The number H of optimization problems (16) which have to be solved in order to obtain the Hausdorff distance between upper and lower bounds in TA smaller than or equal to satisfies the following inequality

(35)

The third point on the efficient frontier has to be chosen if we want to avoid the problems with the leftmost interval in which the Hausdorff distance between the approximation bounds is equal to the maximum error measure between them. The explanation how to determine a point with property (34) is given in the proof of Theorem 2.

Corollary 1

Let . The number M of optimization problems (16) which have to be solved in order to obtain the Maximum error between upper and lower bounds in TA smaller than or equal to satisfies the following inequality

(36)

where

The number U of optimization problems (16) which have to be solved in order to obtain the Uncertainty area error between upper and lower bounds in TA smaller than or equal to satisfies the following inequality

(37)

where

Yang and Goh [8] noticed that the right directional derivative may be close to, that is why using the fact that the Hausdorff distance is invariant under rotation it is better to consider the efficient frontier rotated by with the modified directional derivatives

and and with as the projective distance of the segment between points and onto the line.

Also for STA we may find the upper bound for the number of optimization problems (16) or (28) which have to be solved. First, let us formulate the following lemma.

Lemma 3

Suppose that the convex function is approximated from below by two linear functions and such that and for some Let and be the lines which intersect the points, and, , respectively (see Figure 6). If we denote by, , , the slopes of lines, , , , respectively, then the following inequality is satisfied

(38)

where , and

Proof: See Appendix.

Note that and are the differences of the slopes of lower approximation functions computed according to STA for interval and, respectively, and and are the lengths of these intervals.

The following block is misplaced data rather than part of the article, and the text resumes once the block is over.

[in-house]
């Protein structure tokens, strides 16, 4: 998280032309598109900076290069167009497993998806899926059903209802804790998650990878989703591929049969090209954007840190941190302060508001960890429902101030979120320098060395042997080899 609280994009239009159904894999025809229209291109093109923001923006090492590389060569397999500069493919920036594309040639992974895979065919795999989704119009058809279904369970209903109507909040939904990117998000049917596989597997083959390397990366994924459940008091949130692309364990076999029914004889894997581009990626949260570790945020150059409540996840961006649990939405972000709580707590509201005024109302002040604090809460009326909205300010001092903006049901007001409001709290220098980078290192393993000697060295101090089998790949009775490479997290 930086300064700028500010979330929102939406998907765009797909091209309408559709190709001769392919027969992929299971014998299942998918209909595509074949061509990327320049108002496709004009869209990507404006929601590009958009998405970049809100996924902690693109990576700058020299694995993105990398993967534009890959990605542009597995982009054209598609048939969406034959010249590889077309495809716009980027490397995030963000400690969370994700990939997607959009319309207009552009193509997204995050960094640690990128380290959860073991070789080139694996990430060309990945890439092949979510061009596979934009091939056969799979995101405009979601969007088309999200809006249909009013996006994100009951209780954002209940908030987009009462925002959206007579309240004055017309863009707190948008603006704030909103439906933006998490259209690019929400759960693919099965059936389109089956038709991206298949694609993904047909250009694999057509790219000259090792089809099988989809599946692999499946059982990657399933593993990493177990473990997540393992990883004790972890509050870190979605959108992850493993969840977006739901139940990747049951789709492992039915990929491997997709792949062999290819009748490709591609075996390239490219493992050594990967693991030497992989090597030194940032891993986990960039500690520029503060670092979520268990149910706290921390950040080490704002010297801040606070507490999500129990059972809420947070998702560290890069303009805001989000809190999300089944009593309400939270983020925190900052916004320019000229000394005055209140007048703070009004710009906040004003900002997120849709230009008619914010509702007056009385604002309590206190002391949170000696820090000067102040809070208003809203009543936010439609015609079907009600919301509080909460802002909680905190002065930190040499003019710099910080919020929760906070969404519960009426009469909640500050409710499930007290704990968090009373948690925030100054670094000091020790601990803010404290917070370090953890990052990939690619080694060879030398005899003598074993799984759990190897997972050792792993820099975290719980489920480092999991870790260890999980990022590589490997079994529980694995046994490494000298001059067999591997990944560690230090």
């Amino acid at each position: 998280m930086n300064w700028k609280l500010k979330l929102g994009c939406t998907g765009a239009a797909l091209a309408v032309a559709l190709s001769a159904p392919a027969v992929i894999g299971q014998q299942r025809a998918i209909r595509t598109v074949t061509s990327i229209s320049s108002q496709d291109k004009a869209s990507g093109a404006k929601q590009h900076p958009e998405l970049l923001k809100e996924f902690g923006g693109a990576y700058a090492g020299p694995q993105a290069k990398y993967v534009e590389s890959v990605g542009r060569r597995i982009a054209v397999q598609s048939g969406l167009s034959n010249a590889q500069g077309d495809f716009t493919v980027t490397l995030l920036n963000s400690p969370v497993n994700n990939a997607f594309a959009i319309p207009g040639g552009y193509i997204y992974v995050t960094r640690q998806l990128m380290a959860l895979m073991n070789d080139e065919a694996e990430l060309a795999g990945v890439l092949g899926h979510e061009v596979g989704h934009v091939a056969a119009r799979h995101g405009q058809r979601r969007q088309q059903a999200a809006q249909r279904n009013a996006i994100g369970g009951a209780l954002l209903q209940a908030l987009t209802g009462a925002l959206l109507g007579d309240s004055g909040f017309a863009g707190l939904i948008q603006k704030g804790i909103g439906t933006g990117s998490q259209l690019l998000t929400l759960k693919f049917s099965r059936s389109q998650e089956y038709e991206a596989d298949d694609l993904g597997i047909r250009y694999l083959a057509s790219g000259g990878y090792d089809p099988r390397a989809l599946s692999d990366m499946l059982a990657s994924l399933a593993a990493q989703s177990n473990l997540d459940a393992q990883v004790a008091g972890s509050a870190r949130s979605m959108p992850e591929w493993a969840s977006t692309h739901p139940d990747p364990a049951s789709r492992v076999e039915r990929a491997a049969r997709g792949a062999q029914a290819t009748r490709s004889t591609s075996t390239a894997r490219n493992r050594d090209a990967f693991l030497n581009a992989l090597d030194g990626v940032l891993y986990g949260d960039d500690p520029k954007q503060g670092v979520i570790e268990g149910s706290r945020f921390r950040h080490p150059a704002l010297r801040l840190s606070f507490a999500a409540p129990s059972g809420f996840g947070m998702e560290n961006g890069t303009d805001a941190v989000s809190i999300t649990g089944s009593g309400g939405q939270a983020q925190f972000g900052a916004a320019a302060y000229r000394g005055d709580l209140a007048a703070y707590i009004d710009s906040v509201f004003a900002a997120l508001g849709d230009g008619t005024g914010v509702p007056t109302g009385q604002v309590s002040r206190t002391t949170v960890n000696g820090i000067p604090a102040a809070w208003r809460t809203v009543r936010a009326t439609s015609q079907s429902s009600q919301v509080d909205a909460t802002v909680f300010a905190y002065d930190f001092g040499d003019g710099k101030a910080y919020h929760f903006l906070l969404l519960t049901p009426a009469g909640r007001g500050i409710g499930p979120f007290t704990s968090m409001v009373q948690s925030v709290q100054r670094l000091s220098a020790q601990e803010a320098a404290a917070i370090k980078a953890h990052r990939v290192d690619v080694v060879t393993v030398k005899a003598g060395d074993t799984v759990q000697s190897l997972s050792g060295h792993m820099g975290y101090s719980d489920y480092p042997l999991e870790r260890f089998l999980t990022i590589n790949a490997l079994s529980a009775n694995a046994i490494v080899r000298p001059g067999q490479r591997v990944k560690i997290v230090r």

The next theorem based on Lemma 5, Theorem 2 from [9] and Lemma 3 establishes the linear convergence property of STA.

Theorem 2

Let, and are three initial points which are necessary to start STA and suppose that was chosen to satisfy the following inequality

(39)

Let and let, then the number H of convex optimization problems ((16) or (28)), which have to be solved in order to make the Hausdorff distance between upper and lower bound in STA with the chord rule or the maximum error rule smaller than or equal to satisfies the following inequality

(40)

Proof: See Appendix.

Corollary 2

Let, and are three initial points that are necessary to start STA and suppose that was chosen to satisfy the inequality (39). Let and let. The number M of optimization problems (16) which have to be solved in order to obtain the Maximum error between upper and lower bounds in TA smaller than or equal to satisfies the following inequality

(41)

Figure 6. Illustration of functions and angels considered in Lemma 3.

where The number U of optimization problems (16) which have to be solved in order to obtain the Uncertainty area error between upper and lower bounds in TA smaller than or equal to satisfies the following inequality

(42)

where.

Remark 3

Note that this theorem is true for every convex function such that the one-sided derivative has been evaluated. If we do not have the derivative information using TA with maximum error rule gives us the linear convergence property of this procedure.

The following theorem by Rote [9] establishes the quadratic convergence property of STA with the modified lower bound as in (12).